Description: The stunningly shaped fiddlehead fern is named for just that: its semblance to the head of a fiddle. But while no musical sounds actually emanate from this gourmet wild vegetable, there may come some tuneful chirps from the salivating mouths of foodies at the sight of this rare delicacy. Fiddleheads come but once a year, as the harvesting time is only a few weeks, and can be found at certain farmers’ markets in late April through early June. These green edible fronds of the ostrich fern are distinct in shape, having a green, quarter-sized coil at the end of a 4- to 6-inch stalk. They grow wild in shady river bottoms in the marshes, swamps, and forests of North America and were once part of the traditional diet of some Native American tribes.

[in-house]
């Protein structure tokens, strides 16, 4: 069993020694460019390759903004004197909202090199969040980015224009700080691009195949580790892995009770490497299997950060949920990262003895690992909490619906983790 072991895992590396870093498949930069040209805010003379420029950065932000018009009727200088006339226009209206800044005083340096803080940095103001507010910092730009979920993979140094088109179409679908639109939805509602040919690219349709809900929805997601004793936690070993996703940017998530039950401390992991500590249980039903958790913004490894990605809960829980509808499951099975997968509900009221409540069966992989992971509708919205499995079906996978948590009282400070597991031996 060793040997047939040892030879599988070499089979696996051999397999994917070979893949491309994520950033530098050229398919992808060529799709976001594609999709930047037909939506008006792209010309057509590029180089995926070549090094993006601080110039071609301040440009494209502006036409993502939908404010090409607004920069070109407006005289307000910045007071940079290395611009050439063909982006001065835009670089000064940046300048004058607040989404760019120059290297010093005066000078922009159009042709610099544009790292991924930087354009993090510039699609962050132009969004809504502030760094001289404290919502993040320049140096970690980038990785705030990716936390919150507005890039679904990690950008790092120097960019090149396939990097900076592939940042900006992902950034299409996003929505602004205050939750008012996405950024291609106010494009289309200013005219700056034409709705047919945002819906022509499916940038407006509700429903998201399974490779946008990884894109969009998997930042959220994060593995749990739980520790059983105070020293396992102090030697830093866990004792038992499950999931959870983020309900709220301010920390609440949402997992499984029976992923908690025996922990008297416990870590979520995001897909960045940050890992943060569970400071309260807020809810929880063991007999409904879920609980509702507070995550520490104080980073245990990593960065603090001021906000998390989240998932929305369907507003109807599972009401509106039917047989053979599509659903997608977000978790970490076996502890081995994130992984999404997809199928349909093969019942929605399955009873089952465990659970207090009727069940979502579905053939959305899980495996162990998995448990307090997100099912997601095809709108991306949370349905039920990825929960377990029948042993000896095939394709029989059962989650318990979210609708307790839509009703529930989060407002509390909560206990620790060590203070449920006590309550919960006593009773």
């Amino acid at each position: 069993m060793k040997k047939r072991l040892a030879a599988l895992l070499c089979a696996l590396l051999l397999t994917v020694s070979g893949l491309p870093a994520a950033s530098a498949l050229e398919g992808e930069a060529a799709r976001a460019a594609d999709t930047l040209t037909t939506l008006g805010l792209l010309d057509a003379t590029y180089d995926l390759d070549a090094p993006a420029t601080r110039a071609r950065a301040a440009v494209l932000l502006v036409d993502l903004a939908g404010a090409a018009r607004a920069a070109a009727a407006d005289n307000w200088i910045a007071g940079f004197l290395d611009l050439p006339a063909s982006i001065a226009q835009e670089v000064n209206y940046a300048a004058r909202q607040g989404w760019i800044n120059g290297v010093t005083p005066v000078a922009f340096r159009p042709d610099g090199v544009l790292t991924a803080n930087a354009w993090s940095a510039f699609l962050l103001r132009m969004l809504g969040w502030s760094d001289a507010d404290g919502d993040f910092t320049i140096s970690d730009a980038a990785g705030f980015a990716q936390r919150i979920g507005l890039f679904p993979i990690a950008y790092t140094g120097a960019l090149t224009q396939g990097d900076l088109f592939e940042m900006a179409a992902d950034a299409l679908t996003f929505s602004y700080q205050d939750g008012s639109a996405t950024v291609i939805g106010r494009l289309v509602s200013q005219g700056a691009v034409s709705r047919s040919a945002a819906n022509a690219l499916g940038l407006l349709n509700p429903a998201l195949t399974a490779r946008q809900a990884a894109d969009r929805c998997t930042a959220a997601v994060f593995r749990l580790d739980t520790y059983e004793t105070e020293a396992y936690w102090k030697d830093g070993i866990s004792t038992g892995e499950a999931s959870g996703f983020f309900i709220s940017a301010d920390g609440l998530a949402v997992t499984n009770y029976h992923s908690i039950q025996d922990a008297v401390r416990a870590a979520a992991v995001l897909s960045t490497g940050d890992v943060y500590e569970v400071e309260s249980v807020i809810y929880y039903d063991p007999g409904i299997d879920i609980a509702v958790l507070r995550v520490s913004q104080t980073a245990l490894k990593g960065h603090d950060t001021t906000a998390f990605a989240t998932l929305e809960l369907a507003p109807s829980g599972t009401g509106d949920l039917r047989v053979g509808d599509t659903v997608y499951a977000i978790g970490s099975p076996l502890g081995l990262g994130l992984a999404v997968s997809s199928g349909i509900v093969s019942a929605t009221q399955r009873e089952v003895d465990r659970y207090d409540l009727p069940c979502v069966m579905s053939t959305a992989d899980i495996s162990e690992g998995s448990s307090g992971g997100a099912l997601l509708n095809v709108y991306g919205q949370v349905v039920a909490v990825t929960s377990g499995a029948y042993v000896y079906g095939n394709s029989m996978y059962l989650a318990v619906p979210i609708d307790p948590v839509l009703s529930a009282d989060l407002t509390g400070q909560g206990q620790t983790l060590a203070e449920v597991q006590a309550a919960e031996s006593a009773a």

Flavor Profile: Replete with mild springtime grassy notes, plus a hint of nuttiness, fiddleheads have a similar taste to asparagus or young spinach. Some suggest artichoke or a bit of mushroom.
To Prep: To remove any bitterness, wash ferns well, then blanch in boiling salted water for 8 to 10 minutes. Drain and refresh in an ice-water bath; drain again and reserve.
To Cook: Trim the stems, rinse well and then sauté for about 10 minutes with butter, shallots, and maybe a little pancetta. Make sure to boil per “To Prep” step above prior to sautéing.
A Raw Deal: Unlike so many other vegetables, fiddleheads should not be eaten raw. They must be cooked, as there have been cases of food-borne illness associated with eating raw or undercooked fiddleheads.